Just after sunrise we leave Marla to take an alternative route back to the starting point of the previous day. Christoph has to exercise patience, because my childlike curiosity makes us stop at almost every blade of grass that I am not familiar with.

I learn interesting facts about plants that I would have ignored in the past. The eggplant species called ‘bringelle’ contains a solvent, which is why its leaves are popular for washing dishes or going to the bathroom.

“Mind you, in that order,” Christoph admonishes me with a mischievous smile.

Although Reunion lists over 350 endemic plants, many invasive plants have also established themselves here. One of the most widespread is the perfumed minger. It is used as an ornamental plant, and its essential oils are sought after in the perfume industry.

Some caution is required on the beach of Grand Anse, the swell and the current can be very strong.

Continuing on, we pass agaves, dombeya mallows and passion fruit, called ‘babardines’ here.

Then we pass another plant whose aromatics are equally coveted: Jumellea fragrans, a species of orchid. Its tasty extract can be tasted in local rums, which is why some of them are considered unique.

Christophe in the tamarind forest on the way to La Nouvelle.

Since we are early, few other hikers are on the paths and we have a bit of luck, we are able to spot a ‘Merle pays’, a Réunion red-billed bulbul, as we did on the first day.

Only a few minutes later a ‘Papangue’, an endemic buzzard circles above us. It’s now on the lookout for rodents or small reptiles.

One species deliberately introduced by humans, however, is Kryptomeria, better known as Japanese spruce, sickle fir or Japanese cedar.

“When the first humans came to the island, there were only two mammals. Namely, two species of bats, also called flying foxes. The wind, especially the stronger ones, the cyclones, blew invasive species here: plant seeds, but also birds.” explains Christoph.

“Most of them perished, only a few survived. Some have adapted or changed from the original species over the centuries or millennia to the point that researchers now classify them as new species.”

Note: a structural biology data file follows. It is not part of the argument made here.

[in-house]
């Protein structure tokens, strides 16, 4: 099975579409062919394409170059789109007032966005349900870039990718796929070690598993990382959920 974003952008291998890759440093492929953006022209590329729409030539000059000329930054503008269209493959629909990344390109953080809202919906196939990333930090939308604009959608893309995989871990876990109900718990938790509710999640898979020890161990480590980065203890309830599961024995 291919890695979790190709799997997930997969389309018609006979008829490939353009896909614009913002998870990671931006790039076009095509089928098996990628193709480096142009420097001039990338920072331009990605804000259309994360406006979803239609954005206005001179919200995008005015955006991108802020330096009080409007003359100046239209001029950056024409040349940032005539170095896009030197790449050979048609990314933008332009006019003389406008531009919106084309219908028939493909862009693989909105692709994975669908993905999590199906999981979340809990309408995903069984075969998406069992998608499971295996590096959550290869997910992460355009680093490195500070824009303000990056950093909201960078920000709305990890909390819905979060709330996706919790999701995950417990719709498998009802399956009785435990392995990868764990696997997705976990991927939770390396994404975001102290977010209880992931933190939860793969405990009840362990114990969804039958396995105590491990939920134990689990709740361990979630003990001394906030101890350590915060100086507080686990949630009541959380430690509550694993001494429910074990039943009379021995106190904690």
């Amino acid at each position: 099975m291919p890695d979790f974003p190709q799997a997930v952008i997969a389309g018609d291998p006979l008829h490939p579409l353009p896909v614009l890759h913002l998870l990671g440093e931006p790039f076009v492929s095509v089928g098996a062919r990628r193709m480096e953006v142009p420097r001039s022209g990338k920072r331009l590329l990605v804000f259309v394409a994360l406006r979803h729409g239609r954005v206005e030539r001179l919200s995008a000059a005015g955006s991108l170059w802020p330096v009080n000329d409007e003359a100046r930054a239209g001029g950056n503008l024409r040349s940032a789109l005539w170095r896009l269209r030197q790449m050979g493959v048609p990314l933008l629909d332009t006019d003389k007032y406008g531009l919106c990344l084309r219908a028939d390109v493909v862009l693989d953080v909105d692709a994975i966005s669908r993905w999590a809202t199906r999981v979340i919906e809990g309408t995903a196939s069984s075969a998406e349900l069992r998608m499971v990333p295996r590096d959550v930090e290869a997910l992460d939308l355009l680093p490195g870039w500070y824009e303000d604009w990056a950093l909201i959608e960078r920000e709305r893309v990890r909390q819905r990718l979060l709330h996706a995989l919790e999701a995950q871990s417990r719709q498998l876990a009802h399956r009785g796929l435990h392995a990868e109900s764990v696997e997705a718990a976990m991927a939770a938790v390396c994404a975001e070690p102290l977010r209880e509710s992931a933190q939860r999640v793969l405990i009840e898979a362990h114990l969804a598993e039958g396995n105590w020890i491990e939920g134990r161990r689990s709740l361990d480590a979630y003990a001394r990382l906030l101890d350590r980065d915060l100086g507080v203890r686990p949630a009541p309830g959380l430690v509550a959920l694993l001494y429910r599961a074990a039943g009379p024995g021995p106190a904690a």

Christoph on the way to the summit of the Piton de la Fournaise volcano.

One species deliberately introduced by humans, however, is Kryptomeria, better known as Japanese spruce, sickle fir or Japanese cedar.

This evergreen tree likes to be planted in larger numbers on erosion-prone areas. The root system knows how to stabilize the stone.

Only a short time later, we come upon sugar cane, which even aggressive cyclones cannot harm, and then many a bizarre plant.

Now I marvel at enormous Erica plants, which I estimate to be four to five meters high. “Everything grows here,” Christoph comments, “it just depends on the altitude.

” Right next to it is a nuxia bush, called ‘bois maigre’ here, which translates as ‘lean wood.’ Its wood is so dense and heavy that insects cannot penetrate and it even sinks in water. Only a short time later, we come upon sugar cane, which even aggressive cyclones cannot harm, and then many a bizarre plant.

A bizarre, enchanted forest on the way to the volcanic peak of Maido.

My amazement almost makes me forget the exertions of the climb to the Col des Bœufs lookout point, if it weren’t for sweat dripping onto the pages of my notebook every now and then.


Volcanic. Hairy. Divine.

The highest volcano in France is located on La Réunion: the Piton des Neiges, which at 3,069 meters is also the highest peak in the Indian Ocean. It is also the origin of the island. Not far from it is the fourth highest peak on the island: Piton de la Fournaise at 2,621 meters.

With five volcanic eruptions in 2019, it is one of the most active volcanoes in the world. Sometimes its lava flows even reach the Indian Ocean, making the island a little bigger. And it is the destination of today’s hike.

It is fantastic to walk on the abrasive rock, the sole seems to literally stick to it.

Every visitor is amazed by the ‘sand plain’, the desert-like ‘Plaine des Sables’. Because only moments before, each vehicle crosses a dense forest area with switchbacks. This ends abruptly with an almost endless view of a Martian landscape.

You have to take that in first. Like many others, we park, get out, wonder. Twenty minutes later, jolted thanks to hundreds of potholes, we get out of the vehicle at the Pas de Bellecombe, put on our backpacks and set our sights on the volcano’s summit.

I still can’t believe that I’m trudging through a kind of lunar crater here, over knitted lava that reminds me of a tablecloth pushed together and over sharp-edged chunky lava, also called ‘gratons’, pork cracklings, by the Réunionese.

A landscape like on Mars: the Plaine des Sables.

It is fantastic to walk on the abrasive rock, the sole seems to literally stick to it. I ask Christoph about the white dots that seem to prefigure the route. “Yes, that’s not to be underestimated,” he replies, “in fog, which can appear up here in no time, the white dots are the only points of orientation.”